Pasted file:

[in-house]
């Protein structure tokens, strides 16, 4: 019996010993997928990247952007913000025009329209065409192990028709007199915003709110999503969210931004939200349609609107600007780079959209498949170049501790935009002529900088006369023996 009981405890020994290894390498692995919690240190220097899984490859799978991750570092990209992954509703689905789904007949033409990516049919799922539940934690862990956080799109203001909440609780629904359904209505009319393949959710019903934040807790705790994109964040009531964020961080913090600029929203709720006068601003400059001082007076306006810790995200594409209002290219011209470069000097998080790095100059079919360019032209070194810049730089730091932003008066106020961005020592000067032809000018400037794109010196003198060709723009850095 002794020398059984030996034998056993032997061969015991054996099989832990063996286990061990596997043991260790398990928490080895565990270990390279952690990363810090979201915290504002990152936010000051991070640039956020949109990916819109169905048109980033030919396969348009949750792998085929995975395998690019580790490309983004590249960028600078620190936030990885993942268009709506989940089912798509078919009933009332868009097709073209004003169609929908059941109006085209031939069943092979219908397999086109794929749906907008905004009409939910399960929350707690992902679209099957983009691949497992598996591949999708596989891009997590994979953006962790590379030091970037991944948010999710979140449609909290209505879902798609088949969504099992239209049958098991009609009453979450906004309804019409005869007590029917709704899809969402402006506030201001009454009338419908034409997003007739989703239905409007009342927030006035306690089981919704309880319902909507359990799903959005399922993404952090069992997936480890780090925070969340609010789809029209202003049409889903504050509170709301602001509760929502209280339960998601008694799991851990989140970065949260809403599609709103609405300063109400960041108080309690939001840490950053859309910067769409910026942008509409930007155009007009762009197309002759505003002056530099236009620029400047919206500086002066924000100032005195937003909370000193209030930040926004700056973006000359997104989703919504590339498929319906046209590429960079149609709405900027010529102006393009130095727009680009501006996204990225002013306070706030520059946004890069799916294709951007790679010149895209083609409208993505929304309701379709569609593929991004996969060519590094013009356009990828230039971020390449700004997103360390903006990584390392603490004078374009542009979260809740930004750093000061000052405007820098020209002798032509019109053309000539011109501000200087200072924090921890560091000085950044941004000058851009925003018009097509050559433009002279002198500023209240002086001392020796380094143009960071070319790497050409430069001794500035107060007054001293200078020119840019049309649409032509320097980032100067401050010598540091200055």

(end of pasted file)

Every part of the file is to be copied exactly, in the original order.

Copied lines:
[in-house]
């Protein structure tokens, strides 16, 4: 019996010993997928990247952007913000025009329209065409192990028709007199915003709110999503969210931004939200349609609107600007780079959209498949170049501790935009002529900088006369023996 009981405890020994290894390498692995919690240190220097899984490859799978991750570092990209992954509703689905789904007949033409990516049919799922539940934690862990956080799109203001909440609780629904359904209505009319393949959710019903934040807790705790994109964040009531964020961080913090600029929203709720006068601003400059001082007076306006810790995200594409209002290219011209470069000097998080790095100059079919360019032209070194810049730089730091932003008066106020961005020592000067032809000018400037794109010196003198060709723009850095 002794020398059984030996034998056993032997061969015991054996099989832990063996286990061990596997043991260790398990928490080895565990270990390279952690990363810090979201915290504002990152936010000051991070640039956020949109990916819109169905048109980033030919396969348009949750792998085929995975395998690019580790490309983004590249960028600078620190936030990885993942268009709506989940089912798509078919009933009332868009097709073209004003169609929908059941109006085209031939069943092979219908397999086109794929749906907008905004009409939910399960929350707690992902679209099957983009691949497992598996591949999708596989891009997590994979953006962790590379030091970037991944948010999710979140449609909290209505879902798609088949969504099992239209049958098991009609009453979450906004309804019409005869007590029917709704899809969402402006506030201001009454009338419908034409997003007739989703239905409007009342927030006035306690089981919704309880319902909507359990799903959005399922993404952090069992997936480890780090925070969340609010789809029209202003049409889903504050509170709301602001509760929502209280339960998601008694799991851990989140970065949260809403599609709103609405300063109400960041108080309690939001840490950053859309910067769409910026942008509409930007155009007009762009197309002759505003002056530099236009620029400047919206500086002066924000100032005195937003909370000193209030930040926004700056973006000359997104989703919504590339498929319906046209590429960079149609709405900027010529102006393009130095727009680009501006996204990225002013306070706030520059946004890069799916294709951007790679010149895209083609409208993505929304309701379709569609593929991004996969060519590094013009356009990828230039971020390449700004997103360390903006990584390392603490004078374009542009979260809740930004750093000061000052405007820098020209002798032509019109053309000539011109501000200087200072924090921890560091000085950044941004000058851009925003018009097509050559433009002279002198500023209240002086001392020796380094143009960071070319790497050409430069001794500035107060007054001293200078020119840019049309649409032509320097980032100067401050010598540091200055």